Pin a label on each student’s back without letting him or her see what is written on it. Most labels say “Community Member” and a few say “Ostracized.” As students mill around the room, they are not allowed to talk to each other. Instead they must use non-verbal language to communicate the social status indicated by the other students’ labels. After students have guessed what their individual label says, have the “Ostracized” students discuss what it felt like to be shunned by their classmates.*

1. Have students write about a time when they felt lonely or left out.*

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1. Have students cite examples, either from their reading or experience, of people who were not really what they seemed to be.*

2. Have students cite examples, perhaps from recent history, of events that were not what they seemed to be. # @


1. Have students list the rules society sets concerning sexual relationships. What happens when these rules are broken?*

2. Discuss historical events in which groups of people broke society’s rules. What were the outcomes of these events? (Possible events to consider might be draft resistance during the Vietnam War, the Boston Tea Party, anti-nuclear protests, burning the US. flag.)


Reading parts of the novel aloud can be enjoyable and instructive for students at all levels. An expressive reading of Chapter 1, “The Prison Door,” acquaints students with Hawthorne’s literary style. Continuing on with Chapter 2, “The Market Place,” helps them enter both the external and the internal worlds of Hester Prynne.


In The Scarlet Letter Hawthorne tells the story using vocabulary and a writing style familiar to readers in 1850. The speech of the characters in the story, however, is that of Puritans in the early 1600s. Yet to many of contemporary readers, the speech of the Puritans seems more familiar than the “more modern” language of Hawthorne’s time. This is because the Puritans left England around the time when the King James Version of the Bible was written. Therefore, their language is similar to Jacobean (Jacobus is the Latin word for James) English of the King James Bible.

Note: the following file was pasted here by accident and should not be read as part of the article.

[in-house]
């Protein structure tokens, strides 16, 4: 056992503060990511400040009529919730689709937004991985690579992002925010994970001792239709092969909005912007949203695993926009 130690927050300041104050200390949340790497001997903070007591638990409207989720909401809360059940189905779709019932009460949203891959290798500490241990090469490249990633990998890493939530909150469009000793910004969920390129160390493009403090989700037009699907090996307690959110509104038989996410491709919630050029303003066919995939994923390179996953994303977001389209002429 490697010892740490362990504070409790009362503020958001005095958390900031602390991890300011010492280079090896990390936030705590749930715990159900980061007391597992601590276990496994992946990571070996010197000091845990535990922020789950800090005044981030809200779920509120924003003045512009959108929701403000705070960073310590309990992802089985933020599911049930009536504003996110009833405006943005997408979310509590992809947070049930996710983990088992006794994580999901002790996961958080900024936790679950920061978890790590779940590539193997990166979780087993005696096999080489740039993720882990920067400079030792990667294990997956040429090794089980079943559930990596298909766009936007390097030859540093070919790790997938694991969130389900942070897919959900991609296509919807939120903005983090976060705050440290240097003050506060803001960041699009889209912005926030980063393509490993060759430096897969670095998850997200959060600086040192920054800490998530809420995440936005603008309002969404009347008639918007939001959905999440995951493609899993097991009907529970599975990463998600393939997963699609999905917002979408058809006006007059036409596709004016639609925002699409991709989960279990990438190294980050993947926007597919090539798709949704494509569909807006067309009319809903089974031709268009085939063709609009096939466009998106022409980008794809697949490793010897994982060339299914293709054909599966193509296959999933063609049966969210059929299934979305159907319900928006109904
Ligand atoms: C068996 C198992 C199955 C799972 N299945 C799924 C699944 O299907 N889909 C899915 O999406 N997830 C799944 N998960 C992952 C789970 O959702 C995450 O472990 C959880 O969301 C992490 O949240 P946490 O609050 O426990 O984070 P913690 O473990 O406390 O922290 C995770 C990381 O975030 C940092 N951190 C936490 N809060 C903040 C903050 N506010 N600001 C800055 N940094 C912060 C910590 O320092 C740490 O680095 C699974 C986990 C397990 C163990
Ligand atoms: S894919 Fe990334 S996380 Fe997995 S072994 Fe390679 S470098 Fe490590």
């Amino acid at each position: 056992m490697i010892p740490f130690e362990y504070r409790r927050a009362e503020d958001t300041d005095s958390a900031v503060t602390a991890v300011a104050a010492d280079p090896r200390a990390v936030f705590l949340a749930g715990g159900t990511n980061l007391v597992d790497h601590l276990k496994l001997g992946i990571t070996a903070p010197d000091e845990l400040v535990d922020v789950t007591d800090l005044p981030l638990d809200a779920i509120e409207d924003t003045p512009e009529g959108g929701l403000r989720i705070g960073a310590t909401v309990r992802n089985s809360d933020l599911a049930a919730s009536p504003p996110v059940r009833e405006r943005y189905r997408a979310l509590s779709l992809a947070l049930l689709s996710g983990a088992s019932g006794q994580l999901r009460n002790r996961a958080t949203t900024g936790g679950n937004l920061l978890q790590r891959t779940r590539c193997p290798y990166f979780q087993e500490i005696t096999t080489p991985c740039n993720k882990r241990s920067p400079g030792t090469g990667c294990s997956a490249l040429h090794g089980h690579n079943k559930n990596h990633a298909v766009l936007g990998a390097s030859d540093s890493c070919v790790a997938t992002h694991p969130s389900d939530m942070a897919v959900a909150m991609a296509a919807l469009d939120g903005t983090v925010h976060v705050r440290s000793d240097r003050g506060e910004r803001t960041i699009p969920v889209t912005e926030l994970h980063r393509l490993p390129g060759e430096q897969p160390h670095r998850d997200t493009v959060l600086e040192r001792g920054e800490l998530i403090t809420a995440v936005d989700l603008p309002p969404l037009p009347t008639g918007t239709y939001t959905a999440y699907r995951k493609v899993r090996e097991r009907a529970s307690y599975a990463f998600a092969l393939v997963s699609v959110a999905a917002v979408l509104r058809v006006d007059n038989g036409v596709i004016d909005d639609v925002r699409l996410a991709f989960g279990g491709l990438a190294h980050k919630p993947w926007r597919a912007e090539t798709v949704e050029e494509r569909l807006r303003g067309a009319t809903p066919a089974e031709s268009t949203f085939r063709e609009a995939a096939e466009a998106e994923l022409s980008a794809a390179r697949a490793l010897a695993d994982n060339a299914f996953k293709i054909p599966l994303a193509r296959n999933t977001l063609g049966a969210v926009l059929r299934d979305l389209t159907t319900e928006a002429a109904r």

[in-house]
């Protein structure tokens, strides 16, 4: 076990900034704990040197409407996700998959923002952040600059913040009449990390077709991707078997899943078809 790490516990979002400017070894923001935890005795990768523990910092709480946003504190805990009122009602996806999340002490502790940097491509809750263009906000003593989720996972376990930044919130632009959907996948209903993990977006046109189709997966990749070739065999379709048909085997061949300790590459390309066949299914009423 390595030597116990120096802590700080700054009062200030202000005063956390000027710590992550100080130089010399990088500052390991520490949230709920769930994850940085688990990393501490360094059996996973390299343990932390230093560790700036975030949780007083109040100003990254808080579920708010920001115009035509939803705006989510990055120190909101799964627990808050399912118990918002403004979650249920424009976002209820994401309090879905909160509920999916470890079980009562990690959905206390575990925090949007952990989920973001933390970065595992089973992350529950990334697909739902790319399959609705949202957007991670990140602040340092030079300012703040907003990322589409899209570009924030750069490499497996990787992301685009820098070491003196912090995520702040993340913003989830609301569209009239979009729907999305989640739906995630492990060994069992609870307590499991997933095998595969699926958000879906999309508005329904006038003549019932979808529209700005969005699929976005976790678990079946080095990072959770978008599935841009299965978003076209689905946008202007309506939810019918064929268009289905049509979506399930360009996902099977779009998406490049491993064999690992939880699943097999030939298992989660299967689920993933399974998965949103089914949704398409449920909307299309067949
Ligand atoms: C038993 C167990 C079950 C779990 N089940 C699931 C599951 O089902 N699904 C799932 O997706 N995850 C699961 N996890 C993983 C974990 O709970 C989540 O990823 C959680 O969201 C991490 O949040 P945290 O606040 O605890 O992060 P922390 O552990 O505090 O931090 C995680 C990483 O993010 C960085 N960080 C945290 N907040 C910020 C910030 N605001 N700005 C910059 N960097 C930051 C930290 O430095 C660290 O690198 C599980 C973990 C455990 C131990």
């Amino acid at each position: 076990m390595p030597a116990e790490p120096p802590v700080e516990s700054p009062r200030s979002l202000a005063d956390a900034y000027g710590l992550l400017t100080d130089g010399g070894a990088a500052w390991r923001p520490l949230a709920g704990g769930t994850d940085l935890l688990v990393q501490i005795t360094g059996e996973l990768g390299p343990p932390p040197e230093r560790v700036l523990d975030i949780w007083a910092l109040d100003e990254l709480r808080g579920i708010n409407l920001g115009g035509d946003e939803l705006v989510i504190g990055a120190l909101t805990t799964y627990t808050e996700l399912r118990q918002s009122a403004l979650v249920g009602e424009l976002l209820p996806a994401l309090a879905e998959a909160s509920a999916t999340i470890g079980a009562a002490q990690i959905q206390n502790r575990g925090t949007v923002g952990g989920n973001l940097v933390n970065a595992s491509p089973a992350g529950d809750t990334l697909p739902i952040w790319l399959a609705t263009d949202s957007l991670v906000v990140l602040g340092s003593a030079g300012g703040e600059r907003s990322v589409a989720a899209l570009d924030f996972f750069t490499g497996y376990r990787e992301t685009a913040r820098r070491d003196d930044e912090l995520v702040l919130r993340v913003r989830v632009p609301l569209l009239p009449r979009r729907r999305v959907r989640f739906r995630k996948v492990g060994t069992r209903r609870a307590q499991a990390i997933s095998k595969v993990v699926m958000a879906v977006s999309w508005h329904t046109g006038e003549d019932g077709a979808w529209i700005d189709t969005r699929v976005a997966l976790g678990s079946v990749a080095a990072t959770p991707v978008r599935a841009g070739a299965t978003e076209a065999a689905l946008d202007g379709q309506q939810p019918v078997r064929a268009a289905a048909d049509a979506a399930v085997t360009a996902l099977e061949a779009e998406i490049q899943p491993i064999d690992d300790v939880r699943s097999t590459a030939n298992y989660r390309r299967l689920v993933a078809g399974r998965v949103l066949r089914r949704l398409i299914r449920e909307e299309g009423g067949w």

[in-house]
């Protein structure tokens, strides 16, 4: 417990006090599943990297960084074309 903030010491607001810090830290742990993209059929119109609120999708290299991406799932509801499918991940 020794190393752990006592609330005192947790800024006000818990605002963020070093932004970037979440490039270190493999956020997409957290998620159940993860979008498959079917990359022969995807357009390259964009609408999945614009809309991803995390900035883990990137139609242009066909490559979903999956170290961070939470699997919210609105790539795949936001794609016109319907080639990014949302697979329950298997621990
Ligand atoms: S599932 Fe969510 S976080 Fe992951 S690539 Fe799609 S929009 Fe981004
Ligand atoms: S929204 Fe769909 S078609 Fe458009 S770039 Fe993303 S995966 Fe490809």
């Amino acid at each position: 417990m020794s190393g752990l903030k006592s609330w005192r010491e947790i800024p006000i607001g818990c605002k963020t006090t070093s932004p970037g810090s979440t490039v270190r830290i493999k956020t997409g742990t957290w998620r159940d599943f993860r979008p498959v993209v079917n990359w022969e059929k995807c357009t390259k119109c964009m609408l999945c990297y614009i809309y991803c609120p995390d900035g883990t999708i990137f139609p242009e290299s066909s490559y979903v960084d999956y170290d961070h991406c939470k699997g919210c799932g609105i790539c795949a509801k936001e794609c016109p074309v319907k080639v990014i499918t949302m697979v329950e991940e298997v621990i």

Although the Puritan speech may seem familiar to readers of the King James Bible, the overall difficulty of the language in The Scarlet Letter frequently frustrates students and hinders their appreciation and enjoyment of the story. Rather than belabor the problem by explicating passages at length, encourage students to become involved with the novel’s language through one or more of these activities.

1. Find a line or passage in the King James Version of the Bible that uses words or phrases characteristic of the speech of the characters in the novel. # @

2. Keep a list of interesting, impressive, and/or amusing words, phrases, or passages used by the novel’s narrator or characters. Two examples of such passages occur when the townspeople call Hester a “brazen hussy” (p.61) and when the children say:

Behold, verily, there is the woman of the scarlet letter, and, of a truth moreover, there is the likeness of the scarlet letter running along by her side! Come, therefore, and let us fling mud at them! (p. 103)

Words such as “ignominy,” “labyrinth,” “propensity,” and “precipice” may be included also.

Students share their lists in small-group or class discussions, pointing out the appeal of the words, phrases, and passages, and trying to discover what they mean. # @

3. Have students read parts of the novel aloud to appreciate the cadence of Hawthorne’s language. Discuss his use of commas and length of sentences. # @

4. Devise a list of Hawthorne’s “words of wisdom” which could be discussed or used as topics for writing. Here are possible passages to include in the list:

•In our nature, however, there is a provision, alike marvelous and merciful, that the sufferer should never know the intensity of what he endures by its present torture, but chiefly by the pang that rankles after it. (p. 62) @

•When an uninstructed multitude attempts to see with its eyes, it is exceedingly apt to be deceived. When, however it forms its judgment, as it usually does, on the intuitions of its great and warm heart, the conclusions thus attained are often profound and so unerring, as to possess the character of truths supernaturally revealed. (p. 125) @

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•Trusting no man as his friend, he could not recognize his enemy when the latter actually appeared. (p. 128) # @